Dear Sheryl Sandberg

Dear Sheryl,

UnknownHere’s my TIME.com post this morning about what a bunch of slackers we ladies are for wanting to spend more time away from our jobs. (And guys: you can be slackers too, if you just get in touch with your lazy ass inner selves.) Joke, joke… But bring on the outrage, anyway. I’m actually totally serious about all of this. I’m sick of privileging certain kinds of “work” (well compensated, male-stereotyped) over other essential adult tasks. You see, Sheryl…

Is it okay if I call you Sheryl? This is a little confessional here, but a lot of working moms  don’t want to lean in quite as much as you think we should. I hate to rain on your parade. I know you must have my best interests at heart. You spent a lot of energy making life better for women in corporate America by… advocating for better parking spaces for pregnant executives. There’s a cause I can get behind! (I had pre-eclampsia with my first pregnancy and not a single shlub (sp?) on Amtrak would give up his/her seat or help me with my luggage when my legs had swollen to elephantine proportions.) Besides, unlike most of the journalistic/pundicratic wannabes circling the internet drain, I happen to have read the entirety of your surprisingly thin, surprisingly not at all gender-revolutionary book. Sheryl, I know that my argument — LET’S NOT FORGET, MANY WORKING MOMS WANT TO WORK LESS, NOT MORE! -- doesn’t really fit with your “we need a couple hundred more billionaire female executives to sleep 4.5 hours per night or the world will implode” shtick. And remind, me, Sheryl, how – if history is any guide – a few extra extremely rich female executives are going to make a dent in income inequality, poverty, sex trafficking, maternal mortality, reproductive health care, and the like? And while we’re on-topic, how, exactly, do you propose, as you have done, that they are going to have better marital sex by waking up at 5 a.m. to answer emails and working the late shift after Jr. has gone down for the night? (Sorry, hon, but that vexing bugaboo, actual data, is not on your side on that small point.)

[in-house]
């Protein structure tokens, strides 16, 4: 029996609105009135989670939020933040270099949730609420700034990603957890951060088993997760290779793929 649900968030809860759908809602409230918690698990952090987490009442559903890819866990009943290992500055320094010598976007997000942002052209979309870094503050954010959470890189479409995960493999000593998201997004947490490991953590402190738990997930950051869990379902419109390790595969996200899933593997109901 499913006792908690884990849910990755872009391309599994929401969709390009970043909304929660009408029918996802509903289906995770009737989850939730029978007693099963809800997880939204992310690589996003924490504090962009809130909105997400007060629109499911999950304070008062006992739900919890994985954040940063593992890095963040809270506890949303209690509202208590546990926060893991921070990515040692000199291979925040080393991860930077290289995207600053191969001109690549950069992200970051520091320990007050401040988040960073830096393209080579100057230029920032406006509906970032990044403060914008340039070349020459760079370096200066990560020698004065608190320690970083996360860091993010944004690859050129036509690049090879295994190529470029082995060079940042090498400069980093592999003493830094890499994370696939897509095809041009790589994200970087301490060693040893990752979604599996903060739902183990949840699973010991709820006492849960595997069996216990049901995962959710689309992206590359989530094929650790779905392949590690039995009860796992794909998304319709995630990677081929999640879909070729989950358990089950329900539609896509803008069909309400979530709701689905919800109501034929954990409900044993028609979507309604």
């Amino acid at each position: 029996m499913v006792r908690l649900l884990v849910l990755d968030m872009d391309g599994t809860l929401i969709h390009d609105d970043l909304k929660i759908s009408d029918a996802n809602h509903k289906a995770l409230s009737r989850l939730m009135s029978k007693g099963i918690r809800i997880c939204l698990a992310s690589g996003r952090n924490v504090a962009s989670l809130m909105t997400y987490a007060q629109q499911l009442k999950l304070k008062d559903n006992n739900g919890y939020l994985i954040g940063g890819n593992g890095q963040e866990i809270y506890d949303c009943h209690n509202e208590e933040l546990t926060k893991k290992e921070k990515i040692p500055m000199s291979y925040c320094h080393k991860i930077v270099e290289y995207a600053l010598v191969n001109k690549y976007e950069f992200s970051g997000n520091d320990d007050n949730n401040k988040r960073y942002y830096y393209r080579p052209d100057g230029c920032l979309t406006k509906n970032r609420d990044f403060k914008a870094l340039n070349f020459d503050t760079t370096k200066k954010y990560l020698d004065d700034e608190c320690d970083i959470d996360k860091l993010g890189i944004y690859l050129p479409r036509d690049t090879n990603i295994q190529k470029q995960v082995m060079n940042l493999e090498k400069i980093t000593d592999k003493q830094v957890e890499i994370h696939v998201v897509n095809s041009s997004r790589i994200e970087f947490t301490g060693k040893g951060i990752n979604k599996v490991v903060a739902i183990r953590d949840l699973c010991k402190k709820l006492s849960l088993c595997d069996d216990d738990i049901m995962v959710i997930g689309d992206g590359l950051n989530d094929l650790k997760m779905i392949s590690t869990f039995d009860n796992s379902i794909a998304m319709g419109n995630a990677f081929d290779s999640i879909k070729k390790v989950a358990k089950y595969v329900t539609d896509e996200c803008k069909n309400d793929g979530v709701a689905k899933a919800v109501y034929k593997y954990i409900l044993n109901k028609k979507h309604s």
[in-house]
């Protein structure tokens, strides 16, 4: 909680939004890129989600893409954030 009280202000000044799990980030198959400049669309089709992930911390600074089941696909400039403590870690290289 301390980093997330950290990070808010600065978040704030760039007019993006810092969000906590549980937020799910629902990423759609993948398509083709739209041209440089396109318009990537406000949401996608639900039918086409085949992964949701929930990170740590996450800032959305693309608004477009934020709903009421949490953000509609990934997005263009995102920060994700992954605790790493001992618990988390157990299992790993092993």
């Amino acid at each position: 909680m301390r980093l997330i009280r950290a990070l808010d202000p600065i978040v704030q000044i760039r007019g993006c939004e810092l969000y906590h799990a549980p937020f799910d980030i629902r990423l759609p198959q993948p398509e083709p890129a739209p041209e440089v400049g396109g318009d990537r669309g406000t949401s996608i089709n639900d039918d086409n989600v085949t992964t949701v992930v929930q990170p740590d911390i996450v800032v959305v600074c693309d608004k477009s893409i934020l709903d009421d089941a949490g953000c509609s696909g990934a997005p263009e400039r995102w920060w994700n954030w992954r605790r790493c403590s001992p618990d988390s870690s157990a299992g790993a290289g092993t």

Why is transformative, do-gooder, people-empowering capitalism any more in a woman’s ‘wheelhouse’ than a guy executive? (And somebody please tell me why I keep hearing the word, “wheelhouse” five times a day!)  Anne Applebaum, who is pretty much the most unslackerly gal I’ve ever read,  has a fantastic exegesis of all of this in the New York Review of Books, where she argues — much better than I’m feebly paraphrasing – that Sheryl Sandberg joins a long line of successful, likable, business-memoirists trading in unsubstantiated platitudes while thinking they should be taken seriously as world-transformers. Too harsh? I don’t know. For now, I give you… my TIME.com post this morning. Consider yourself warned:

photo: TIME, Inc.

photo: TIME, Inc.

It’s almost become a cliché to note that women are still under-earning compared to men in the workforce. But maybe this reality shouldn’t keep surprising us. The recent headlines miss an important part of the work-life balance story: plenty of working mothers are earning less than men because they want the sort of jobs and working arrangements which indeed pay less.